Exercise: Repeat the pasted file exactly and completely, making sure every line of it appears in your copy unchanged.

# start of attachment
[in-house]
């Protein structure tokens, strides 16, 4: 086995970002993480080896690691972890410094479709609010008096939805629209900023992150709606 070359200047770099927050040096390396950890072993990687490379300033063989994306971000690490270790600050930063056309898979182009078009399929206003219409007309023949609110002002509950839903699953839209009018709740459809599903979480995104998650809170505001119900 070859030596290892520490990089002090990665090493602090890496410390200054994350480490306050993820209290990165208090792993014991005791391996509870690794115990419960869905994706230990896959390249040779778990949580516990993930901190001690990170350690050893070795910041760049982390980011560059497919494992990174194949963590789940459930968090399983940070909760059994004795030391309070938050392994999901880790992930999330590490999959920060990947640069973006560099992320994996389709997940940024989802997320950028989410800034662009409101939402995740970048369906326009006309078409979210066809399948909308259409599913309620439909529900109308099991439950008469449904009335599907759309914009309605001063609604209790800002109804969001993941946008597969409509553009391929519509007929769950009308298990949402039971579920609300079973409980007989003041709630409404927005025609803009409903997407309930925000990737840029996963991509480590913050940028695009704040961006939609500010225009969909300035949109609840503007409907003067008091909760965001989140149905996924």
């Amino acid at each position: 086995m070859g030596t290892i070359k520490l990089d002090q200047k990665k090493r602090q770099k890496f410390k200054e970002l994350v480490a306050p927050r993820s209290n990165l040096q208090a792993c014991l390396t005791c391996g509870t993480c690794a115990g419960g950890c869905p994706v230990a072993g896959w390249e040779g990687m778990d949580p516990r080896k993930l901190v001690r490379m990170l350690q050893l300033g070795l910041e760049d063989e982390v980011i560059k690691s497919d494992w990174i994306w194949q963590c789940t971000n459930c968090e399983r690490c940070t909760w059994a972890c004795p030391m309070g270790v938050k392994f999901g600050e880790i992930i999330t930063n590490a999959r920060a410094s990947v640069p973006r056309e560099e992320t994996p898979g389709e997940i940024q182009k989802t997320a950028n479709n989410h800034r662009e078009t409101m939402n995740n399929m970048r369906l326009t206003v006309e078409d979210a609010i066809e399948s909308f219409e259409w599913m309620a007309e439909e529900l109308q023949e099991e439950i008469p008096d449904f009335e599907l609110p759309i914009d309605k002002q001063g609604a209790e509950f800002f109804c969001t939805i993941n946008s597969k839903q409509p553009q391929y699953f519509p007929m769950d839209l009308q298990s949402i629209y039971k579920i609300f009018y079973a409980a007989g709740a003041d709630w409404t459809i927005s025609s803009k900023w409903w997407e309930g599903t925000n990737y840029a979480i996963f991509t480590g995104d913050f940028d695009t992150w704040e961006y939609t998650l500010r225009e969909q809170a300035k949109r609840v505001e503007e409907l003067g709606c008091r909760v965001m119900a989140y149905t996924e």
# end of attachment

[in-house]
């Protein structure tokens, strides 16, 4: 086995970002993480080896690691972890410094479709609010008096939805629209900023992150709606 070359200047770099927050040096390396950890072993990687490379300033063989994306971000690490270790600050930063056309898979182009078009399929206003219409007309023949609110002002509950839903699953839209009018709740459809599903979480995104998650809170505001119900 070859030596290892520490990089002090990665090493602090890496410390200054994350480490306050993820209290990165208090792993014991005791391996509870690794115990419960869905994706230990896959390249040779778990949580516990993930901190001690990170350690050893070795910041760049982390980011560059497919494992990174194949963590789940459930968090399983940070909760059994004795030391309070938050392994999901880790992930999330590490999959920060990947640069973006560099992320994996389709997940940024989802997320950028989410800034662009409101939402995740970048369906326009006309078409979210066809399948909308259409599913309620439909529900109308099991439950008469449904009335599907759309914009309605001063609604209790800002109804969001993941946008597969409509553009391929519509007929769950009308298990949402039971579920609300079973409980007989003041709630409404927005025609803009409903997407309930925000990737840029996963991509480590913050940028695009704040961006939609500010225009969909300035949109609840503007409907003067008091909760965001989140149905996924």
């Amino acid at each position: 086995m070859g030596t290892i070359k520490l990089d002090q200047k990665k090493r602090q770099k890496f410390k200054e970002l994350v480490a306050p927050r993820s209290n990165l040096q208090a792993c014991l390396t005791c391996g509870t993480c690794a115990g419960g950890c869905p994706v230990a072993g896959w390249e040779g990687m778990d949580p516990r080896k993930l901190v001690r490379m990170l350690q050893l300033g070795l910041e760049d063989e982390v980011i560059k690691s497919d494992w990174i994306w194949q963590c789940t971000n459930c968090e399983r690490c940070t909760w059994a972890c004795p030391m309070g270790v938050k392994f999901g600050e880790i992930i999330t930063n590490a999959r920060a410094s990947v640069p973006r056309e560099e992320t994996p898979g389709e997940i940024q182009k989802t997320a950028n479709n989410h800034r662009e078009t409101m939402n995740n399929m970048r369906l326009t206003v006309e078409d979210a609010i066809e399948s909308f219409e259409w599913m309620a007309e439909e529900l109308q023949e099991e439950i008469p008096d449904f009335e599907l609110p759309i914009d309605k002002q001063g609604a209790e509950f800002f109804c969001t939805i993941n946008s597969k839903q409509p553009q391929y699953f519509p007929m769950d839209l009308q298990s949402i629209y039971k579920i609300f009018y079973a409980a007989g709740a003041d709630w409404t459809i927005s025609s803009k900023w409903w997407e309930g599903t925000n990737y840029a979480i996963f991509t480590g995104d913050f940028d695009t992150w704040e961006y939609t998650l500010r225009e969909q809170a300035k949109r609840v505001e503007e409907l003067g709606c008091r909760v965001m119900a989140y149905t996924e």